This book is the story of John Wood an ex-executive of Microsoft who founded "Room to Read", an NPO that promotes literacy throughout the developing world. Since its inception in 2000, Room to Read has established over 3000 libraries, constructed 221 schools, published 99 local language children's titles, donated 1.2mn English books, funded 2344 long-terms girl scholarships, and established 108 computer and language labs in developing countries (Nepal, Cambodia, Vietnam, India, Laos, Sri Lanka, South Africa). What impressed me was not only the results but how they operate. In other words it is a model of the new breed of npos that are managed with professional business practices i.e., a management calling for scalable, sustainable and measurable results. The communities involved co-invest with Room to Read through the Challenge Grant Model for constructing the schools/libraries thus facilitating the long term sustainability of the projects. Also this book provides very good information on how to raise funds if one is building up an npo.
The 2007 World Economic Forum Annual Meeting starts today in Davos. This year's theme "The Shifting Power Equation" reflects the elements that are shaping the global agenda: the new power of the emerging economies, the increased leverage of commodity suppliers and the enhanced voice of individuals and small groups. Climate change is also high on the agenda. WEF brings in over 2000 leaders from business, politics, academia and civil society. The multimedia coverage of this meeting is quite amazing. One can see through their website any transcript or webcast, podcast and many blogs. Also for those interested in social entrepreneurship, one of the preconferences leading to Davos was the Schwab Foundation's Social Entrepreneurs' Summit in Zurich. I recommend the blog of Jim Fruchterman, also a well known social entrepreneur, who is covering both conferences.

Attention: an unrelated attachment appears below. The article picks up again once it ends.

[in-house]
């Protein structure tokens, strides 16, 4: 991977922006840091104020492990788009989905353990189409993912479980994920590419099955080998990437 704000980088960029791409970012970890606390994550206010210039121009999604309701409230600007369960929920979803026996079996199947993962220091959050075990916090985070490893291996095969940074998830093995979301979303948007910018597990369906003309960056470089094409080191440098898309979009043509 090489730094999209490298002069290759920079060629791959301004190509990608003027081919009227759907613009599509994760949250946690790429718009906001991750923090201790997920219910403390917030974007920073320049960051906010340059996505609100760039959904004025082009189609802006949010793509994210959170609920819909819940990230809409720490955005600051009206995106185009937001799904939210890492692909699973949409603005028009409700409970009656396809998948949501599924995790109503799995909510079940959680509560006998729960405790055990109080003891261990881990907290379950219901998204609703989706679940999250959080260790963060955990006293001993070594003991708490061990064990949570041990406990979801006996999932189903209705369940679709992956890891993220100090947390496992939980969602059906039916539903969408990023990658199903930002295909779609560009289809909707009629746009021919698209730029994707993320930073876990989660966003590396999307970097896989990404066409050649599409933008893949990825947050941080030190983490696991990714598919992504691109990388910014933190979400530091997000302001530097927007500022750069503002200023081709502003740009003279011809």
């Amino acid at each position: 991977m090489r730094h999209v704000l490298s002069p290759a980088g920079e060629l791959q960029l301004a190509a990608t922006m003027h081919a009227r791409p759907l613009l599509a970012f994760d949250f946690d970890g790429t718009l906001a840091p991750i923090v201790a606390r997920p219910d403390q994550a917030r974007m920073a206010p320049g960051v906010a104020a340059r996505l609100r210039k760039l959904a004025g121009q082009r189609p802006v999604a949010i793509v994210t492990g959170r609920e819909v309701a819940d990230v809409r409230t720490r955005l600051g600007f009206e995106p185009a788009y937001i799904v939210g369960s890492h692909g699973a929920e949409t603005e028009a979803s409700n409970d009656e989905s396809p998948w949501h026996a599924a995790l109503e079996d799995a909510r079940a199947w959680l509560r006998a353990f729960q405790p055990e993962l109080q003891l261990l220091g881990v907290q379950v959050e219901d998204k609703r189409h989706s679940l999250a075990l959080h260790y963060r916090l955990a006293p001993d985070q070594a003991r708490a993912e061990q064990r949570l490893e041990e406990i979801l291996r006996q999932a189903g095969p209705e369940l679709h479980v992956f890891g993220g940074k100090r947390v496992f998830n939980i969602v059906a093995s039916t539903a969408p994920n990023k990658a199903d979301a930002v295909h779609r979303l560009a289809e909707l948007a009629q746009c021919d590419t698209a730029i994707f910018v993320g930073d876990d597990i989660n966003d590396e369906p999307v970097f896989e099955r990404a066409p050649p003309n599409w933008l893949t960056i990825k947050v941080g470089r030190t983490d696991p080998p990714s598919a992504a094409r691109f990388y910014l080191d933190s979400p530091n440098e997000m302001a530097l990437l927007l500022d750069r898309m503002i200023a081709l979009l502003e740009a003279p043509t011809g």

This is not a new book (came out in early 2005) but it is a must read and one of the most educational books I read in 2006. Jeffrey Sachs provides a clear strategy on how to end extreme poverty by 2025. What I found most informative were the explanations on why poverty had not diminished but increased in some areas in Africa after decades of the so-called aid or perceived aid provided by the industrialized nations. Also it is a great update on the most influencing economic and business forces today as it covers extensively the news giants such as China, India and Russia.